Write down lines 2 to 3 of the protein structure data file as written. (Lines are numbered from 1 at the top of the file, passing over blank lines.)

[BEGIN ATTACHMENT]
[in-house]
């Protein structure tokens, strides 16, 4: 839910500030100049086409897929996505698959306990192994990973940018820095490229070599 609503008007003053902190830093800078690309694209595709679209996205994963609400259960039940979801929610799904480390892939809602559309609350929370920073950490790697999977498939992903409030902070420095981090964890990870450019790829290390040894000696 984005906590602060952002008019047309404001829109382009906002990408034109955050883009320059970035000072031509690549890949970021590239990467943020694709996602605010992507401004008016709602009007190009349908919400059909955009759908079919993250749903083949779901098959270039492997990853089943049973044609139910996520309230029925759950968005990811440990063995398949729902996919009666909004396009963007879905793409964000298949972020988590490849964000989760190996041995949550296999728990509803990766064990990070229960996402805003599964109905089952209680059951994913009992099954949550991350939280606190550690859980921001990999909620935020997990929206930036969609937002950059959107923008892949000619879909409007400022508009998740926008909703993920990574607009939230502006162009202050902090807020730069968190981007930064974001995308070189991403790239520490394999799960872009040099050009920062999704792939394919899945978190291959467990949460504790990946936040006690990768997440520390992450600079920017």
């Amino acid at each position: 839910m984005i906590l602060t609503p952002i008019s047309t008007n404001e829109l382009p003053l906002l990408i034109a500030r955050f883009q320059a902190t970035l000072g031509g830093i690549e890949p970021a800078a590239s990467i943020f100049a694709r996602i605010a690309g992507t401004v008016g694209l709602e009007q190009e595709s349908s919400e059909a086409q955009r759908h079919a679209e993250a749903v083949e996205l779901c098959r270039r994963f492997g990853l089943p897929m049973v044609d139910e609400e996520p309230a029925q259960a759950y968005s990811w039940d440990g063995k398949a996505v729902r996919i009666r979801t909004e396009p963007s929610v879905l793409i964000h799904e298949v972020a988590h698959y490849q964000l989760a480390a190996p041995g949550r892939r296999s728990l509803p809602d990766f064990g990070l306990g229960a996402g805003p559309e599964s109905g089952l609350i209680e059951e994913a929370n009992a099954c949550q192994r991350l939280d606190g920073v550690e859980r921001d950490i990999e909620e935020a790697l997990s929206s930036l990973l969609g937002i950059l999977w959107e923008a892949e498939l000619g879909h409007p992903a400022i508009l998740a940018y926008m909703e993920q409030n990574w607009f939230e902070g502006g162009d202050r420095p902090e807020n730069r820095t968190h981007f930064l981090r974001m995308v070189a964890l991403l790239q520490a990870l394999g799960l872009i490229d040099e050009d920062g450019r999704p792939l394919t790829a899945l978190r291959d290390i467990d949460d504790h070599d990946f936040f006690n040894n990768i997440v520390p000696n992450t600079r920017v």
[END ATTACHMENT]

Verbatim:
């Protein structure tokens, strides 16, 4: 839910500030100049086409897929996505698959306990192994990973940018820095490229070599 609503008007003053902190830093800078690309694209595709679209996205994963609400259960039940979801929610799904480390892939809602559309609350929370920073950490790697999977498939992903409030902070420095981090964890990870450019790829290390040894000696 984005906590602060952002008019047309404001829109382009906002990408034109955050883009320059970035000072031509690549890949970021590239990467943020694709996602605010992507401004008016709602009007190009349908919400059909955009759908079919993250749903083949779901098959270039492997990853089943049973044609139910996520309230029925759950968005990811440990063995398949729902996919009666909004396009963007879905793409964000298949972020988590490849964000989760190996041995949550296999728990509803990766064990990070229960996402805003599964109905089952209680059951994913009992099954949550991350939280606190550690859980921001990999909620935020997990929206930036969609937002950059959107923008892949000619879909409007400022508009998740926008909703993920990574607009939230502006162009202050902090807020730069968190981007930064974001995308070189991403790239520490394999799960872009040099050009920062999704792939394919899945978190291959467990949460504790990946936040006690990768997440520390992450600079920017």
């Amino acid at each position: 839910m984005i906590l602060t609503p952002i008019s047309t008007n404001e829109l382009p003053l906002l990408i034109a500030r955050f883009q320059a902190t970035l000072g031509g830093i690549e890949p970021a800078a590239s990467i943020f100049a694709r996602i605010a690309g992507t401004v008016g694209l709602e009007q190009e595709s349908s919400e059909a086409q955009r759908h079919a679209e993250a749903v083949e996205l779901c098959r270039r994963f492997g990853l089943p897929m049973v044609d139910e609400e996520p309230a029925q259960a759950y968005s990811w039940d440990g063995k398949a996505v729902r996919i009666r979801t909004e396009p963007s929610v879905l793409i964000h799904e298949v972020a988590h698959y490849q964000l989760a480390a190996p041995g949550r892939r296999s728990l509803p809602d990766f064990g990070l306990g229960a996402g805003p559309e599964s109905g089952l609350i209680e059951e994913a929370n009992a099954c949550q192994r991350l939280d606190g920073v550690e859980r921001d950490i990999e909620e935020a790697l997990s929206s930036l990973l969609g937002i950059l999977w959107e923008a892949e498939l000619g879909h409007p992903a400022i508009l998740a940018y926008m909703e993920q409030n990574w607009f939230e902070g502006g162009d202050r420095p902090e807020n730069r820095t968190h981007f930064l981090r974001m995308v070189a964890l991403l790239q520490a990870l394999g799960l872009i490229d040099e050009d920062g450019r999704p792939l394919t790829a899945l978190r291959d290390i467990d949460d504790h070599d990946f936040f006690n040894n990768i997440v520390p000696n992450t600079r920017v």